Division of Reproductive Endocrinology, Department of Obstetrics and Gynecology, Yale University School of Medicine, New Haven, CT 06520, USA. neal.mahutte@yale.edu
In the coming years, basic science research into the mechanisms of endometriosis development and persistence almost certainly will open new avenues for treatment. A wide armamentarium of medical therapies already exists, however. The efficacy of most of these methods in reducing endometriosis-associated pain is well established. The choice of which to use depends largely on patient preference after an appropriate discussion of risks, side effects, and cost. Typically, oral contraceptives and NSAIDs are first-line therapy because of their low cost and mild side effects (Box 6). Because of its greater potential for suppressing endometrial development, consideration should be given to prescribing a low-dose monophasic oral contraceptive continuously. If adequate relief is not obtained or if side effects prove intolerable, consideration should be given to the use of progestins (oral, intramuscular, or IUD) or a GnRH agonist with immediate add-back therapy. Progestins are less expensive, but GnRH agonists with add-back may be better tolerated. If none of these medications proves beneficial or if side effects are too pronounced, then repeat surgery is warranted. The surgery may have analgesic value and serves to reconfirm the diagnosis. Finally, if endometriosis is identified at the time of surgery, then consideration should be given to prescribing medical therapy postoperatively.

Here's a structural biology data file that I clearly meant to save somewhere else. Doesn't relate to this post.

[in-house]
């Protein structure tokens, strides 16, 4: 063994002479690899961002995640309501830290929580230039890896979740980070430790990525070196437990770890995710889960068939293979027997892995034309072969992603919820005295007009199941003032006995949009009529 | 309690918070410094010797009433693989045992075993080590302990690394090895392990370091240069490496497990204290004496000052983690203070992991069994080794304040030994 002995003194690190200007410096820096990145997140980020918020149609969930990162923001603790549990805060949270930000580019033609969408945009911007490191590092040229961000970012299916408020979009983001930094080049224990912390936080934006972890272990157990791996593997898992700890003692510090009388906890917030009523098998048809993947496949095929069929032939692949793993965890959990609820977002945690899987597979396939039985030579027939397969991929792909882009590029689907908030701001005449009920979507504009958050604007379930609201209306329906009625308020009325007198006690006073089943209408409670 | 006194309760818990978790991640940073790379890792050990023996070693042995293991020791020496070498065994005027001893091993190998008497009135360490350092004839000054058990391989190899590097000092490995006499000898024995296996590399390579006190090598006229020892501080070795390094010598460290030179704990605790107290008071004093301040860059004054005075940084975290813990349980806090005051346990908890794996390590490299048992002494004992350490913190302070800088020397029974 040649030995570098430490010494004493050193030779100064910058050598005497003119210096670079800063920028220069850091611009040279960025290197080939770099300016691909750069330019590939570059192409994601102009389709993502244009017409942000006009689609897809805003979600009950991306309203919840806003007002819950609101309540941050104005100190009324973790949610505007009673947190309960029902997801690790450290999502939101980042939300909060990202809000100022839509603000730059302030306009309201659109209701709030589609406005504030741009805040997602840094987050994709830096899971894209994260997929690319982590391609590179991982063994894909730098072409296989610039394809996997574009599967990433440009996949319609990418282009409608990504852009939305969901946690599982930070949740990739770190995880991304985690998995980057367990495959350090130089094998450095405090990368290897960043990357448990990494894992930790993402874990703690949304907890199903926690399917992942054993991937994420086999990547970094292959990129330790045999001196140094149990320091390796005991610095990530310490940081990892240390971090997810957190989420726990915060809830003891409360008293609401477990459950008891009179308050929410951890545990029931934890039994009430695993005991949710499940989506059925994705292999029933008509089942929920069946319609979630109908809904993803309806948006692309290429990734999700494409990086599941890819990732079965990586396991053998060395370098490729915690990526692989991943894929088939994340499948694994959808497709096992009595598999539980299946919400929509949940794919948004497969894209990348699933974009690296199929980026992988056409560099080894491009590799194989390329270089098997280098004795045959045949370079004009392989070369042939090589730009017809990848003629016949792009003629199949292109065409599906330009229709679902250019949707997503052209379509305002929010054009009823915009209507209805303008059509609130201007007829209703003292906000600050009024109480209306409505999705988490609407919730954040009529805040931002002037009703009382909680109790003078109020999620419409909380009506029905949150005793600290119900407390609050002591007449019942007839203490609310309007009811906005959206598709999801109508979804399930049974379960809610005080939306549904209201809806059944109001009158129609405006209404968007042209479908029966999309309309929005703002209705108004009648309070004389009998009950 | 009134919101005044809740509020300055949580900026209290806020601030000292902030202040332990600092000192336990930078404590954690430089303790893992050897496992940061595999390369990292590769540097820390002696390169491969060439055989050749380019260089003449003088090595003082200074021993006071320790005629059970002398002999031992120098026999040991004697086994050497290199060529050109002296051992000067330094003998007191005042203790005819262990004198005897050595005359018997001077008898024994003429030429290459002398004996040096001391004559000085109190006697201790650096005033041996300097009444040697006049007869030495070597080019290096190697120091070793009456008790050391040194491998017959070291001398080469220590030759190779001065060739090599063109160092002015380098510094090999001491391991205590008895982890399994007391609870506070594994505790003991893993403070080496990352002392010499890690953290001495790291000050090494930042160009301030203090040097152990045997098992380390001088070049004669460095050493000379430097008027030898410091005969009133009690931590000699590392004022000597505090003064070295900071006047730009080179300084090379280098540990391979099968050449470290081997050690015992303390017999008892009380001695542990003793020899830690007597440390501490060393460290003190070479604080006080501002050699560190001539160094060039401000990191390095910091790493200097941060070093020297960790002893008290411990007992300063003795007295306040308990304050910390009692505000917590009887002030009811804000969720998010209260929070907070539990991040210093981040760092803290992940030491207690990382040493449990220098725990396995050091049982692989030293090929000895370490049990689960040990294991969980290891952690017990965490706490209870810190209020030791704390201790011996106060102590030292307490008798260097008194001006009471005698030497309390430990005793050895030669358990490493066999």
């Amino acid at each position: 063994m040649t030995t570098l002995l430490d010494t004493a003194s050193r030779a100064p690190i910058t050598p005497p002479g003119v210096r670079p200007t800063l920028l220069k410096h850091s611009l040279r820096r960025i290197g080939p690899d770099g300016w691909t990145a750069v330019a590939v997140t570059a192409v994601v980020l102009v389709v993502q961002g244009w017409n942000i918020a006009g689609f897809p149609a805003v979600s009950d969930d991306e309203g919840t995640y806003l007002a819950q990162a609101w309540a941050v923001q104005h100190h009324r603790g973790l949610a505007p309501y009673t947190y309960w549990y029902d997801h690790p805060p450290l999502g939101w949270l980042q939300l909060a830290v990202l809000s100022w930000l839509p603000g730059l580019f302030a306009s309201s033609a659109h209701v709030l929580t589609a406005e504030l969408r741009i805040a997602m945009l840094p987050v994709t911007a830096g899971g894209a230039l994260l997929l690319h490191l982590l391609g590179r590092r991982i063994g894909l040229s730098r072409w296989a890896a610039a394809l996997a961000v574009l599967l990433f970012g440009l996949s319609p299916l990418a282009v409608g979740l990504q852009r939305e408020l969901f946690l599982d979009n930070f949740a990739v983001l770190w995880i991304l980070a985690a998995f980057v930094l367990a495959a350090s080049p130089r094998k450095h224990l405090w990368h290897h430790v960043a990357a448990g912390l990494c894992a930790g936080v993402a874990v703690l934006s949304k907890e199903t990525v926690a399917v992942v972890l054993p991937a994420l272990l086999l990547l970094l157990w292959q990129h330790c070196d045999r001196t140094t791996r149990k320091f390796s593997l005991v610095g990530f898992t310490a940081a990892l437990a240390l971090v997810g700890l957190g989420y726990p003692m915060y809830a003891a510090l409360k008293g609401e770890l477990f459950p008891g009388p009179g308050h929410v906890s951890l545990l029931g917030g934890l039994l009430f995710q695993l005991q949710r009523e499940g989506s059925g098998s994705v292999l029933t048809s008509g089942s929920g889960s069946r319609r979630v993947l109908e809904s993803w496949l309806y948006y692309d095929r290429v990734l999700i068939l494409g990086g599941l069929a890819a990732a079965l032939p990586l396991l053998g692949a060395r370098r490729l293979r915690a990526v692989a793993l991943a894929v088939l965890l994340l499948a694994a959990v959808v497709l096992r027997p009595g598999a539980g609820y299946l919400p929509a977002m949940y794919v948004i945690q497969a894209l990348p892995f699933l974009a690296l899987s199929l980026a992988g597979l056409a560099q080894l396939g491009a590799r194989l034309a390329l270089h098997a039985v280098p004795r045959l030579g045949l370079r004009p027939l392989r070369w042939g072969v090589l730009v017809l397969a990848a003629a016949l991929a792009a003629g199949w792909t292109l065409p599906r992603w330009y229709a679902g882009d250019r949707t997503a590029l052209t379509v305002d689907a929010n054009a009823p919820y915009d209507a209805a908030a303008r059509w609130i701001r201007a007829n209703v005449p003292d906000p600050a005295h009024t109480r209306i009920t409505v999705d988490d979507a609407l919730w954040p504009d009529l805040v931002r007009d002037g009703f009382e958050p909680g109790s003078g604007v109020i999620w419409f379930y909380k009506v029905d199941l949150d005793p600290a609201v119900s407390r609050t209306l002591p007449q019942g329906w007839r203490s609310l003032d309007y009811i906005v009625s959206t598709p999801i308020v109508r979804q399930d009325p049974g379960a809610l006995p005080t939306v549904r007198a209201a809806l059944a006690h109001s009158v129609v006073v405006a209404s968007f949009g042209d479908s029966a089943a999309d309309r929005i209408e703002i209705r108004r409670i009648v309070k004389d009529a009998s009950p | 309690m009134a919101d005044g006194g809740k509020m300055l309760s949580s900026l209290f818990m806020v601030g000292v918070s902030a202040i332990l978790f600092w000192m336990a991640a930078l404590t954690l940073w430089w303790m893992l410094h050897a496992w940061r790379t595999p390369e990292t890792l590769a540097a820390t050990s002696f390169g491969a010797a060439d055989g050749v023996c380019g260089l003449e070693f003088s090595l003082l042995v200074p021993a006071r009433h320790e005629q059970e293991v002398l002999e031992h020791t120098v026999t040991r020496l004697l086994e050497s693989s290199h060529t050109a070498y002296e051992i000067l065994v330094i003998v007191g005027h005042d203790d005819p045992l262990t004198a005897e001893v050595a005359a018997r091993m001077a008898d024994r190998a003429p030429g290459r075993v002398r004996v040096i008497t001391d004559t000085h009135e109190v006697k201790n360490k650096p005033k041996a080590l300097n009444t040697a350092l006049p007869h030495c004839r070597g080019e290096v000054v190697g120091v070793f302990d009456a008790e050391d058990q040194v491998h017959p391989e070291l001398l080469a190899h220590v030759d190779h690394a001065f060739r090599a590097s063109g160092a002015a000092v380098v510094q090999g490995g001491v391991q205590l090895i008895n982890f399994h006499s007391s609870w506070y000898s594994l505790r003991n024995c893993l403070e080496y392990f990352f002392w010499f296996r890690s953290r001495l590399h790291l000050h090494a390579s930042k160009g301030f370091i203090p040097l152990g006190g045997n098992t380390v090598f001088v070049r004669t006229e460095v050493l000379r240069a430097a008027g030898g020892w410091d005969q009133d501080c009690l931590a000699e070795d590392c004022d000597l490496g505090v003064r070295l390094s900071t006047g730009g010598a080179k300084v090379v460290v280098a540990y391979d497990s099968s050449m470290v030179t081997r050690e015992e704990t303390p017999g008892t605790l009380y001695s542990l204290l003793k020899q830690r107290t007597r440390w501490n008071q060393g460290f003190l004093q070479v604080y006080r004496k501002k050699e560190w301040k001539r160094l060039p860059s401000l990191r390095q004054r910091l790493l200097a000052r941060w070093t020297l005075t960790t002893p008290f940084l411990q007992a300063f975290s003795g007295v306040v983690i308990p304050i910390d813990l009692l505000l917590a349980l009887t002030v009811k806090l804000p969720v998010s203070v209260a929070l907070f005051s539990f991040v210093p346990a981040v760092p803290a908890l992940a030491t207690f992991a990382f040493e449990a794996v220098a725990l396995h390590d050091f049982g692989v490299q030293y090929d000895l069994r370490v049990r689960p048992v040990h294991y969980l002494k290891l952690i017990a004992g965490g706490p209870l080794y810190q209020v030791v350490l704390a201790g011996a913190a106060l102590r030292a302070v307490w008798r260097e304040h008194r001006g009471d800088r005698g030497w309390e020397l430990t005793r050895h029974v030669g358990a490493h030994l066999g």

Publication Types: · Review · Review, Tutorial
PMID: 12699262 [PubMed – indexed for MEDLINE]
157: Obstet Gynecol Clin North Am. 2003 Mar;30(1):115-32. Related Articles, Links
The current staging system for endometriosis: does it help?
Roberts CP, Rock JA.
Department of Gynecology and Obstetrics, Emory University, 1639 Pierce Drive, WMB Room 4208, Atlanta, GA 30322, USA.
A multicenter collaboration for data collection and statistical analysis may be necessary to establish and validate a classification system based on empirically derived scores for specific pathologic observations. The endometriosis pain instrument may be a tool for some of those variables with regard to pelvic pain. A similar strategy for uniform collection of data for analysis of important factors also is necessary for infertility. The challenge of creating a satisfactory classification of endometriosis remains. The ability of the current classification schemes to predict pregnancy outcome or aid in the management of pelvic pain is recognized to be inadequate. Further revisions of the current classification scheme are anticipated as the understanding of how endometriosis contributes to infertility and pelvic pain evolves. In any revision of the classification system, use of empirically derived weights and breakpoints to define disease stages based on outcome data in larger clinical trials should be attempted. It is also possible that additional factors, such as CA-125 level or lesion characteristics, may be shown to play an important role in prognosis. If so, these must be accounted for in the classification scheme. Careful and consistent use of the recommendations of the American Society for Reproductive Medicine classification of endometriosis subcommittee should allow for collection of data for use in further revisions. It is possible that a classification scheme that is designed to predict outcome with respect to pregnancy may be totally inadequate in assessing patients who have endometriosis and pelvic pain. Factors found to be important in the assessment of pelvic pain may be different from those involved with the pathophysiology of endometriosis and infertility. The AFS form suggested for use in the management of endometriosis in the presence of pelvic pain allows for recording of variables such as depth of invasion, histology, and documenting adjunct investigations and preoperative physical findings. Such prospective data collection and review in large centers may provide a large clinical base from which to derive empirical point scores and breakpoints in a classification scheme.
Publication Types: · Review · Review, Tutorial
PMID: 12699261 [PubMed – indexed for MEDLINE]
158: Obstet Gynecol Clin North Am. 2003 Mar;30(1):95-114, viii-ix. Related Articles, Links
Noninvasive diagnosis of endometriosis: the role of imaging and markers.